“Well I’m just checking this out,”  I said.  “I’m not sure my folks are ready for this level of organizing, but I’m here to give my support

He said, well, when you get your folks ready to come out, we’ll be happy to see you again. 

D.  Evangelism

Those of us on the more liberal or progressive wing of the church do not always understand the central importance of evangelism.  We seem to think that it’s enough to be right.  But that’s not the teaching of Jesus.  We are called to get out and meet with people, new people.  We are called to invite them into a relationship with Jesus, and into the movement for gospel change.  Community organizers have concept they call the individual meeting – meeting with someone for the purpose of getting to know who they are and what their passions are.  Jesus talks to people about their issues and concerns.  In Mark 1:16-20 we see Jesus issuing the invitation to discipleship.  How intentional are we about inviting to join us in enacting the vision.  Without a growing number of people engaged in making it happen, a vision has no legs and our church becomes lifeless.  Evangelism is the life-blood of the church!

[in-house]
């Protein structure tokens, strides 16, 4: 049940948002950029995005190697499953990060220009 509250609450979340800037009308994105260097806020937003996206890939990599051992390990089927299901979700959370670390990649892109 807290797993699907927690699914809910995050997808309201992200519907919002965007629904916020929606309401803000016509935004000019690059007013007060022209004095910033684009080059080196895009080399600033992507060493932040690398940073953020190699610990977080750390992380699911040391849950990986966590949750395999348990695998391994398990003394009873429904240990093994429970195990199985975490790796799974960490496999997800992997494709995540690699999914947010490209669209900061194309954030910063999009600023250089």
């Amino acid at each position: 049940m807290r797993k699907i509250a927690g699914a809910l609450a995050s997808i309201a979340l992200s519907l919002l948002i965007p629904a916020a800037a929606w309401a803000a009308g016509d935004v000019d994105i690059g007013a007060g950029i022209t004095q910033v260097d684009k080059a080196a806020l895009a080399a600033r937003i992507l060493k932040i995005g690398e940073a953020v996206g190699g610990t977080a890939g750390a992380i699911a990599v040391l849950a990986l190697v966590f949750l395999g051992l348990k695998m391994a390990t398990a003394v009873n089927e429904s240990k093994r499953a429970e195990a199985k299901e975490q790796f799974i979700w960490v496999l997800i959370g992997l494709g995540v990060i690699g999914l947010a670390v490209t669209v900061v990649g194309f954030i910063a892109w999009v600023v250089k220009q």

IV.  Crossing Boundaries

A.  Social Class – Simon and James